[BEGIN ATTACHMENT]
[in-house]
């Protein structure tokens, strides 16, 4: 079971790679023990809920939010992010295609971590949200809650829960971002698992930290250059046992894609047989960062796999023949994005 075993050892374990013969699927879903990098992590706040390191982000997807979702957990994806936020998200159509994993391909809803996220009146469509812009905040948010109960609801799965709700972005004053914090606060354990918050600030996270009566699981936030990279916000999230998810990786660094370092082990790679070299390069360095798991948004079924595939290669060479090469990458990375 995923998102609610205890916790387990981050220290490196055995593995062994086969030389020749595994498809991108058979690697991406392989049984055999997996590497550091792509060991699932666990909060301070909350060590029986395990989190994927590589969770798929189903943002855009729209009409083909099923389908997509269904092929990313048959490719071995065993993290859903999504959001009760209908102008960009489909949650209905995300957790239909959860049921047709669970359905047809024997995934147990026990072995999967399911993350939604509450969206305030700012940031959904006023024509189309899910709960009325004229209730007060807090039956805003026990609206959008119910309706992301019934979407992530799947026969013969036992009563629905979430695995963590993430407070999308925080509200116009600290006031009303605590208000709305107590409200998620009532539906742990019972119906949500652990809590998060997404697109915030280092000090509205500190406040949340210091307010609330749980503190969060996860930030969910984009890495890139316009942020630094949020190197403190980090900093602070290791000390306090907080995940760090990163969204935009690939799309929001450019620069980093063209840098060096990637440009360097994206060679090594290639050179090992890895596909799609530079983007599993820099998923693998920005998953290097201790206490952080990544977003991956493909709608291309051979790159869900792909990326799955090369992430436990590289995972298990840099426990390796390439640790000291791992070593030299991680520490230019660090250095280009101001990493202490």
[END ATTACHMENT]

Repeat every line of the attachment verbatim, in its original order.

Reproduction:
[in-house]
């Protein structure tokens, strides 16, 4: 079971790679023990809920939010992010295609971590949200809650829960971002698992930290250059046992894609047989960062796999023949994005 075993050892374990013969699927879903990098992590706040390191982000997807979702957990994806936020998200159509994993391909809803996220009146469509812009905040948010109960609801799965709700972005004053914090606060354990918050600030996270009566699981936030990279916000999230998810990786660094370092082990790679070299390069360095798991948004079924595939290669060479090469990458990375 995923998102609610205890916790387990981050220290490196055995593995062994086969030389020749595994498809991108058979690697991406392989049984055999997996590497550091792509060991699932666990909060301070909350060590029986395990989190994927590589969770798929189903943002855009729209009409083909099923389908997509269904092929990313048959490719071995065993993290859903999504959001009760209908102008960009489909949650209905995300957790239909959860049921047709669970359905047809024997995934147990026990072995999967399911993350939604509450969206305030700012940031959904006023024509189309899910709960009325004229209730007060807090039956805003026990609206959008119910309706992301019934979407992530799947026969013969036992009563629905979430695995963590993430407070999308925080509200116009600290006031009303605590208000709305107590409200998620009532539906742990019972119906949500652990809590998060997404697109915030280092000090509205500190406040949340210091307010609330749980503190969060996860930030969910984009890495890139316009942020630094949020190197403190980090900093602070290791000390306090907080995940760090990163969204935009690939799309929001450019620069980093063209840098060096990637440009360097994206060679090594290639050179090992890895596909799609530079983007599993820099998923693998920005998953290097201790206490952080990544977003991956493909709608291309051979790159869900792909990326799955090369992430436990590289995972298990840099426990390796390439640790000291791992070593030299991680520490230019660090250095280009101001990493202490």